Genre Defining

Genre Defining
Epic Inspiration

Matt Cabral | 7 Dec 2010 08:48
Genre Defining - RSS 2.0

Like a night-capping fireworks display over Sleeping Beauty's Castle, Disney Epic Mickey arrived with a bang. One of the year's most anticipated titles, the Wii exclusive also marks the iconic mouse's long-awaited return to the medium. Mickey's latest adventure puts him in Wasteland, a wildly imaginative world made up of familiar, yet slightly askew sights and sounds that anyone who's toured a Disney park will recognize. You see, Wasteland was created by Oswald the Lucky Rabbit - Walt's first, but ultimately abandoned, cartoon star - as a safe haven for other forgotten toons like himself. Envious of his rodent half-brother's fame, Oswald models his world after Mickey's, complete with rides, attractions, and themed lands. His bizarre version, however, isn't quite the Happiest Place on Earth.


For gamers, this means trekking through twisted takes on the Haunted Mansion, Sleeping Beauty's Castle, Pirates of the Caribbean, and many other beloved Disney destinations. Wielding a magic paintbrush - borrowed from Mickey's old sorcerer buddy Yen Sid - players can alter these surroundings with paint and thinner that create and destroy, respectively. While puzzling, platforming, and getting behind the brush in Epic Mickey is certainly appealing, the game's real draw, so to speak, is its lovingly crafted environments. Whether battling a boss atop Wasteland's Space Voyage (a nod to Space Mountain) or solving a puzzle in a decidedly darker version of "It's a Small World," where the water's been replaced by a river of Mickey-melting thinner, fans will continually discover reasons to flip their Mouse ears.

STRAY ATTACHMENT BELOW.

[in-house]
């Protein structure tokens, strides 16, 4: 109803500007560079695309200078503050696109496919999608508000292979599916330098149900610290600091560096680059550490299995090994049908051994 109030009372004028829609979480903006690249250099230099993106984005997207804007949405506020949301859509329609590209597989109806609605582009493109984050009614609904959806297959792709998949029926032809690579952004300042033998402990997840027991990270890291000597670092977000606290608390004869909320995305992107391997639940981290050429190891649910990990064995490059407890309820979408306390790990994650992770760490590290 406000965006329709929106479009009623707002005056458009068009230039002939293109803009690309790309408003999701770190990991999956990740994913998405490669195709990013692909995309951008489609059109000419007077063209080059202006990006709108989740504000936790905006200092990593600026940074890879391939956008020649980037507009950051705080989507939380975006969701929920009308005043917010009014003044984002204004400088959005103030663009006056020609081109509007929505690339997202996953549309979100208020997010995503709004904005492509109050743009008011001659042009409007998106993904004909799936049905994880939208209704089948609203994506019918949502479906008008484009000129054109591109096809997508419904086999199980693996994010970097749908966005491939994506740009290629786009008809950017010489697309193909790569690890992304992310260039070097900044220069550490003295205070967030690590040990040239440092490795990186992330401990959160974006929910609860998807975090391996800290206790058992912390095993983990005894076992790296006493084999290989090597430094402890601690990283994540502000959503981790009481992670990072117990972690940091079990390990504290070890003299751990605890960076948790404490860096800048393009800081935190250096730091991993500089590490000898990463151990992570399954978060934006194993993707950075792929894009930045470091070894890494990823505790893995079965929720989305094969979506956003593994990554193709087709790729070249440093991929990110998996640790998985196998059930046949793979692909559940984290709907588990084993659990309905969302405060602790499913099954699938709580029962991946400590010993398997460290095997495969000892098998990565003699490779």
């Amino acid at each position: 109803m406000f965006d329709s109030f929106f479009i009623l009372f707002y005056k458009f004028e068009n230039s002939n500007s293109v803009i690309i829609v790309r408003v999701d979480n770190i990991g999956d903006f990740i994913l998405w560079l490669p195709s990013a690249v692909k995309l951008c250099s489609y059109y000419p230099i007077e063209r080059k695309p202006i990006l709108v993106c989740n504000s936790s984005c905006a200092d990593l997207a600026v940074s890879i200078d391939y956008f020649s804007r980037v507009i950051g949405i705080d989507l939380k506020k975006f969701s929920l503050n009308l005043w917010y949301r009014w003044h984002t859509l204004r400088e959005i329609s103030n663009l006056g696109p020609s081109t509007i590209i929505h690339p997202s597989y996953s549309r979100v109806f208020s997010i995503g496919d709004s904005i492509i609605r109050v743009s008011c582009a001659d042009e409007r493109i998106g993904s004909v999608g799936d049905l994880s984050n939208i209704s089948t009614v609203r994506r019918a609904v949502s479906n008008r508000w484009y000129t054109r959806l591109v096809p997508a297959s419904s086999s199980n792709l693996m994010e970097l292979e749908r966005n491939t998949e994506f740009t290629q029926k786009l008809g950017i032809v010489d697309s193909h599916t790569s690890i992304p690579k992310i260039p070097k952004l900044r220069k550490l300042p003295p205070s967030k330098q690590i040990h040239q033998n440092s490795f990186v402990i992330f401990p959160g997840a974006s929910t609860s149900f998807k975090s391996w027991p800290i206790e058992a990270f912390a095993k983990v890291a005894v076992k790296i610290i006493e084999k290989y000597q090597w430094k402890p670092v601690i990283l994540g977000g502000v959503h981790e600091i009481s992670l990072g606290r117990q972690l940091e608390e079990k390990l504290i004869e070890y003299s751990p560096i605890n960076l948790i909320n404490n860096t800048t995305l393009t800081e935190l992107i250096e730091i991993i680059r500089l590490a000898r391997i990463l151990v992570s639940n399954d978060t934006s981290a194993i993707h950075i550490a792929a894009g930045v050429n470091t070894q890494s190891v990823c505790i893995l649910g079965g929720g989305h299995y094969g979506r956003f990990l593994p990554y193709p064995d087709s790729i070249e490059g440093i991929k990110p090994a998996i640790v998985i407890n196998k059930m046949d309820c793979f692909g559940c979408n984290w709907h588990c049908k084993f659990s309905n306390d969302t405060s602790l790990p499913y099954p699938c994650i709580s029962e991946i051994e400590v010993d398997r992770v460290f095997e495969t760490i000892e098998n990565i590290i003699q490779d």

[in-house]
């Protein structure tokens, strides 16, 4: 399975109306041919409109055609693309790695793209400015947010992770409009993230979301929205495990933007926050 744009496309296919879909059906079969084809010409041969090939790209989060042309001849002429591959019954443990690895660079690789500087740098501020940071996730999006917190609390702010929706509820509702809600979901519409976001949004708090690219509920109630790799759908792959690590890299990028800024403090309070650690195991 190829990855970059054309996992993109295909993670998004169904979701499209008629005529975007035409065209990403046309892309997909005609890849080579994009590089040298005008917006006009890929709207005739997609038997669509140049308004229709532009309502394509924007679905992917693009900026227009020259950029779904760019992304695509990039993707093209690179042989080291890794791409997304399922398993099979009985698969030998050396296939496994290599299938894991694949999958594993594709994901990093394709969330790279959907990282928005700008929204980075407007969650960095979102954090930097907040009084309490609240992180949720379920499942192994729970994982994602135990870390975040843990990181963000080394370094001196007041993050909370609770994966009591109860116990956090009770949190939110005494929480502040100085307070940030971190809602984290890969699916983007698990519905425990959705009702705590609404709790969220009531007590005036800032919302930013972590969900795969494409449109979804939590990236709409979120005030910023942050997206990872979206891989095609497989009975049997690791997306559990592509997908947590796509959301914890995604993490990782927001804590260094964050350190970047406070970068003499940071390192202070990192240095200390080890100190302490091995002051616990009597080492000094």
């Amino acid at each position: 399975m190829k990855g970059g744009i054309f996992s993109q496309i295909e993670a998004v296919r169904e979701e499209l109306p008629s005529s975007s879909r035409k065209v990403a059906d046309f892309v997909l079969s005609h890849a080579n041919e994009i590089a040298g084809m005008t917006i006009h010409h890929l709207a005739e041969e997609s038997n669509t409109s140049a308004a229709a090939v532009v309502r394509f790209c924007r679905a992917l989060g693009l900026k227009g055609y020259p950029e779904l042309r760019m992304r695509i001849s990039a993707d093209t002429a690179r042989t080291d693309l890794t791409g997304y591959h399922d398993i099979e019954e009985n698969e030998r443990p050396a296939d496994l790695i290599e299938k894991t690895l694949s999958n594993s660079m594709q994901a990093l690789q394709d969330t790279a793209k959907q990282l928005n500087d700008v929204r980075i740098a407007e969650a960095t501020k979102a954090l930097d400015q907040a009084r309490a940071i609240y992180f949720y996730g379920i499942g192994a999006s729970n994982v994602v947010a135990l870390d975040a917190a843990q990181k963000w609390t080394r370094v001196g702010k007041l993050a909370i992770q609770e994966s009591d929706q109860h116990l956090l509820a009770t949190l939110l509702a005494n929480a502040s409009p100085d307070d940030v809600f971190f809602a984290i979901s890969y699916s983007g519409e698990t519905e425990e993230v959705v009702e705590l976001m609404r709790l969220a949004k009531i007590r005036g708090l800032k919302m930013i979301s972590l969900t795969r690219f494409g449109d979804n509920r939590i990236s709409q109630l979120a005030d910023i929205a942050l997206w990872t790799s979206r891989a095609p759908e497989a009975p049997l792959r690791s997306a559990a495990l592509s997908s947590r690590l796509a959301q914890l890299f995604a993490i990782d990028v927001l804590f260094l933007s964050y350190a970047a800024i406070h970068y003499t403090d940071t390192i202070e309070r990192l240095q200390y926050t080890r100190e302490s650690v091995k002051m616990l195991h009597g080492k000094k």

The creation of this detail-drenched, Disney-with-a-twist world is due in no small part to legendary designer Warren Spector's passion for the mouse-driven source material. Quite literally a Disney fan since birth - he still owns the Pluto plush toy his dad bought him the day he was born - the Mickey Mouse watch-wearing Spector recently conducted a tour of Disneyland, appropriately enough, to discuss the inspiration behind his latest project. Showing a masterful command of the park's layout (he must be an annual pass holder), Spector pointed out some of his favorite rides and explained what players can expect from their corrupted counterparts in Wasteland.

Beginning with classic dark-ride Pirates of the Caribbean, Spector explained its inclusion as well as its significant role in shaping Epic Mickey's entire world. "I set a cut-off date for things in Wasteland of 1967 because it was a big year. Pirates was the last ride Walt himself had anything to do with creating. Additionally, 1967's Jungle Book was the last feature film he had anything to do with, so I thought that would be an appropriate cut-off date; so nothing in Wasteland - at least not that we know of - comes from after that. I wanted to honor Walt's memory by saying that when he passed on, the world that his imagination brought into being was frozen in time. In addition to that, this is clearly one of the most iconic rides in the park. We had to include Pirates in the game."

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